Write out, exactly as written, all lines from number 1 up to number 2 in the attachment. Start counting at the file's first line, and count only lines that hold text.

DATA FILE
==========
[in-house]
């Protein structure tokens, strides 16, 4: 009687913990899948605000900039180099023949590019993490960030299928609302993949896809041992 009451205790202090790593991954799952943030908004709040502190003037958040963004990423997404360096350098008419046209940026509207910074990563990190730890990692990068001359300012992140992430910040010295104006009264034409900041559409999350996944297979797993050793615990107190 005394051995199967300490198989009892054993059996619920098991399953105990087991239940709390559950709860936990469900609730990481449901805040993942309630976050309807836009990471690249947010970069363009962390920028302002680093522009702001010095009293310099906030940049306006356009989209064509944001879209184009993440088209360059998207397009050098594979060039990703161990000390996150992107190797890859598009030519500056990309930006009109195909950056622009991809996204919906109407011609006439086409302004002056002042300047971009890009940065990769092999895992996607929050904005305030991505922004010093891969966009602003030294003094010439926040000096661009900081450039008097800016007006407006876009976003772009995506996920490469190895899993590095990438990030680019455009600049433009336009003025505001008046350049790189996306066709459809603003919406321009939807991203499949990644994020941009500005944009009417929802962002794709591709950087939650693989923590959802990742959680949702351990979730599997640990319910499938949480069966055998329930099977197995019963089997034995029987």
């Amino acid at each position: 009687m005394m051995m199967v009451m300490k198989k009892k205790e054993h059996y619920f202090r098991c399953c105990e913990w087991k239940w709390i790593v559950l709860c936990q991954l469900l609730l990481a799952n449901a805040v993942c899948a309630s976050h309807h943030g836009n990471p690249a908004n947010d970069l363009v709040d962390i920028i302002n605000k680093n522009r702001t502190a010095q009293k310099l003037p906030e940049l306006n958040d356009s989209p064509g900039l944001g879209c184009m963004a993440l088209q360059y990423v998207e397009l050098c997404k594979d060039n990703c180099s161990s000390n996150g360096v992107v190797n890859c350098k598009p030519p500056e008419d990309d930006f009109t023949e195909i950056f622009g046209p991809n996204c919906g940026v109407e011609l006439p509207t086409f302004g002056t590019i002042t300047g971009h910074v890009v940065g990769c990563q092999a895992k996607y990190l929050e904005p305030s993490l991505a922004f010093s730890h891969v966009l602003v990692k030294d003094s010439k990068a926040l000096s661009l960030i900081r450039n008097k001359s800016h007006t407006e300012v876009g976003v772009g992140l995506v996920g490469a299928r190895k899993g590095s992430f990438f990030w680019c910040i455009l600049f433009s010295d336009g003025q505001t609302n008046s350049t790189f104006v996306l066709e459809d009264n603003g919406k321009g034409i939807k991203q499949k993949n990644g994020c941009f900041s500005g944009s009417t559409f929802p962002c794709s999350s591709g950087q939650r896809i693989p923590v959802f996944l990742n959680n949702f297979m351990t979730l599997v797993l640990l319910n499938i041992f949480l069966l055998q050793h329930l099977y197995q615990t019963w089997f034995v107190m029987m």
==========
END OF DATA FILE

[in-house]
């Protein structure tokens, strides 16, 4: 009687913990899948605000900039180099023949590019993490960030299928609302993949896809041992 009451205790202090790593991954799952943030908004709040502190003037958040963004990423997404360096350098008419046209940026509207910074990563990190730890990692990068001359300012992140992430910040010295104006009264034409900041559409999350996944297979797993050793615990107190 005394051995199967300490198989009892054993059996619920098991399953105990087991239940709390559950709860936990469900609730990481449901805040993942309630976050309807836009990471690249947010970069363009962390920028302002680093522009702001010095009293310099906030940049306006356009989209064509944001879209184009993440088209360059998207397009050098594979060039990703161990000390996150992107190797890859598009030519500056990309930006009109195909950056622009991809996204919906109407011609006439086409302004002056002042300047971009890009940065990769092999895992996607929050904005305030991505922004010093891969966009602003030294003094010439926040000096661009900081450039008097800016007006407006876009976003772009995506996920490469190895899993590095990438990030680019455009600049433009336009003025505001008046350049790189996306066709459809603003919406321009939807991203499949990644994020941009500005944009009417929802962002794709591709950087939650693989923590959802990742959680949702351990979730599997640990319910499938949480069966055998329930099977197995019963089997034995029987």